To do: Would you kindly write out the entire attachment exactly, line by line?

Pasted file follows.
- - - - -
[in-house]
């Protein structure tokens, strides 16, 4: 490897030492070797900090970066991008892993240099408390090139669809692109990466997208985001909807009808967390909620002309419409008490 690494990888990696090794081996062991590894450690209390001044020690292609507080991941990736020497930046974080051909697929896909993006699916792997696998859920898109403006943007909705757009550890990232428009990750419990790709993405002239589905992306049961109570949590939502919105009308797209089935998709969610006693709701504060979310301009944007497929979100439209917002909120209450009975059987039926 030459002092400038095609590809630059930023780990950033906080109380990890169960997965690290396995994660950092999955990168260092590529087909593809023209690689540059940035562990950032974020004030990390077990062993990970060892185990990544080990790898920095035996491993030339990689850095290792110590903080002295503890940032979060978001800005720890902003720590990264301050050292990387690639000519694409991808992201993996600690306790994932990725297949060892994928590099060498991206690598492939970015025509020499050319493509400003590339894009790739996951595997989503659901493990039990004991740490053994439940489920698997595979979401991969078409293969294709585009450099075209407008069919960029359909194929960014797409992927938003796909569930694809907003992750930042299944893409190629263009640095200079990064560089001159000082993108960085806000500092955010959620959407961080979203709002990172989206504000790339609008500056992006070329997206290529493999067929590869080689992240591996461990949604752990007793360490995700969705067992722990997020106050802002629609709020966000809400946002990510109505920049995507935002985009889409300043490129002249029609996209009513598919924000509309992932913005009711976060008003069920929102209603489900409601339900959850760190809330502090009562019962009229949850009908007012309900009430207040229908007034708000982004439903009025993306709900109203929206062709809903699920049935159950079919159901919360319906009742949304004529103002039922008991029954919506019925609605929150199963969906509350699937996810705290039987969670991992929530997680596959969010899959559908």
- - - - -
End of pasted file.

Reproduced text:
[in-house]
């Protein structure tokens, strides 16, 4: 490897030492070797900090970066991008892993240099408390090139669809692109990466997208985001909807009808967390909620002309419409008490 690494990888990696090794081996062991590894450690209390001044020690292609507080991941990736020497930046974080051909697929896909993006699916792997696998859920898109403006943007909705757009550890990232428009990750419990790709993405002239589905992306049961109570949590939502919105009308797209089935998709969610006693709701504060979310301009944007497929979100439209917002909120209450009975059987039926 030459002092400038095609590809630059930023780990950033906080109380990890169960997965690290396995994660950092999955990168260092590529087909593809023209690689540059940035562990950032974020004030990390077990062993990970060892185990990544080990790898920095035996491993030339990689850095290792110590903080002295503890940032979060978001800005720890902003720590990264301050050292990387690639000519694409991808992201993996600690306790994932990725297949060892994928590099060498991206690598492939970015025509020499050319493509400003590339894009790739996951595997989503659901493990039990004991740490053994439940489920698997595979979401991969078409293969294709585009450099075209407008069919960029359909194929960014797409992927938003796909569930694809907003992750930042299944893409190629263009640095200079990064560089001159000082993108960085806000500092955010959620959407961080979203709002990172989206504000790339609008500056992006070329997206290529493999067929590869080689992240591996461990949604752990007793360490995700969705067992722990997020106050802002629609709020966000809400946002990510109505920049995507935002985009889409300043490129002249029609996209009513598919924000509309992932913005009711976060008003069920929102209603489900409601339900959850760190809330502090009562019962009229949850009908007012309900009430207040229908007034708000982004439903009025993306709900109203929206062709809903699920049935159950079919159901919360319906009742949304004529103002039922008991029954919506019925609605929150199963969906509350699937996810705290039987969670991992929530997680596959969010899959559908």